The Papandreou government has announced a thid round of austerity measures which are designed to meet European Union demands for savings.
The additional fifteen austerity measures are designed to rein in the Greek budget deficit and secure European financial support.
The measures are split between 2.4 billion euro in new revenues like taxes and levies and another 2.4 billion euro in spending cuts.
The key austerity measures include;
- A 30-percent cut in their holiday bonuses for civil servants
- Tax hikes of two percentage points are imposed on fuel, cigarettes and value-added tax, up from 19 percent to 21 percent
- A special tax on luxury goods such as cars of a value of more than 35,000 euros
- A tax of one percent of revenues of Greeks who earnt more than 100,000 euros in 2009 and a 45 percent tax on revenues above 100,000 euros that will be declared in 2010
- A luxury goods tax on luxury items such as cars of a value of more than 35,000 euros, as well as yachts and helicopters
- A freeze onpension
- 500 million euro cutback in public infrastructure spending
After briefing the Greek President Karolos Papoulias on the measures, the Greek Prime Minister George Papandreou said tough decisions were being taken at a difficult time for the country and Greece is expecting “European solidarity.
“These are hard times, but what we have decided is necessary. We took tough decisions in a difficult situation,” Papandreou said. “We are showing that Greece and the Greek people can responsibly take decisions.”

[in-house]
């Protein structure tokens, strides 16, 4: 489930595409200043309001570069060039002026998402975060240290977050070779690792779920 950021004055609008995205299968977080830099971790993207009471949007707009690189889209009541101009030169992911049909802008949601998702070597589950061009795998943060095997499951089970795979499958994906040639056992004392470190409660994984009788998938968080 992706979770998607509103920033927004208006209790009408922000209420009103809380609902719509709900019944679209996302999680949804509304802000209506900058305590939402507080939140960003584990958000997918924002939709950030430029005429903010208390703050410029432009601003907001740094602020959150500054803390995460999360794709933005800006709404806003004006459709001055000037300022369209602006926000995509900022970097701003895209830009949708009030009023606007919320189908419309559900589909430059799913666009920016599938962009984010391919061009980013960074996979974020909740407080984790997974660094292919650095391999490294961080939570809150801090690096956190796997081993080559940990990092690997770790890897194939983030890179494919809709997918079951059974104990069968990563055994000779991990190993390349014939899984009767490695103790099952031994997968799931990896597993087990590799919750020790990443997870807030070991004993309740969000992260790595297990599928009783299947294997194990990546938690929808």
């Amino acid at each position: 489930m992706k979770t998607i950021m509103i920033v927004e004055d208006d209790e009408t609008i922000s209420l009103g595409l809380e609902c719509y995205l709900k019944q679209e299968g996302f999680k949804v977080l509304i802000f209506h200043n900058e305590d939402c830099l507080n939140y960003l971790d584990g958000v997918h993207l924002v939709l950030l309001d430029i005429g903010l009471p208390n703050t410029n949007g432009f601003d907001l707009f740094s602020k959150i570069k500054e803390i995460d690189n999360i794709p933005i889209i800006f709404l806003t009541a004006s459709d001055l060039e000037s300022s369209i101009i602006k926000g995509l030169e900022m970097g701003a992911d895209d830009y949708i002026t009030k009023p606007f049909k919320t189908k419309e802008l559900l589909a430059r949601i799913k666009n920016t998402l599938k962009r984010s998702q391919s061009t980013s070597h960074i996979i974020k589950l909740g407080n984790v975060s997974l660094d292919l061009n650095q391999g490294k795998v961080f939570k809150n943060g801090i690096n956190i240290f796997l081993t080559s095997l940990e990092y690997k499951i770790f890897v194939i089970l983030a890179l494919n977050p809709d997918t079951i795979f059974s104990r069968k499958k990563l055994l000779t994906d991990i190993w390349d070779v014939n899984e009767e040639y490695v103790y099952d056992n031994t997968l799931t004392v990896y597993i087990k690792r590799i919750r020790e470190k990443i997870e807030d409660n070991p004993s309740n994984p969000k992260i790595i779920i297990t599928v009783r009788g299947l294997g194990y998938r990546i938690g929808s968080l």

“We justly expect European solidarity, and that is the other side of this deal,” said Papandreou, referring to his bid for support from other European Union countries.
The leader of New Democracy Antonis Samaras voiced strong disagreement on Wednesday with the additional austerity measures that were announced by the government earlier in the day.
“These measures damage and paralyze the social fabric. They will lead to further stagnation and weaken the purchasing power of households of low incomes” Samaras warned, criticizing the Papandreou government of wasting precious time by inaction.
Acknowledging that the previous New Democracy government had made mistakes, Samaras asked the current Prime Minister to leave the past behindand focus on the present and the future.
“The government’s indecision cost us already more than 300 million euros in increased interest rates of loans,” Samaras noted.
The main opposition party rejects the increases on the goods and services tax, fuel taxes and decreases of the 14th salary and allowances of public servants.
It proposes a further hike on taxes of alcohol and cigarettes, luxury goods, a better management of public estate property, as well as policies that lead more quickly towards growth and development and focus in the tourism and shipping sectors.
“The government is bent on the pressures of the ‘sharks’ of international markets and Brussels, but we will not follow into these steps,” the head of the main umbrella union of private sector employees GSEE Giannis Panagopoulos commented, after key social and union bodies met with Greek Prime Minister George Papandreou on Wednesday afternoon.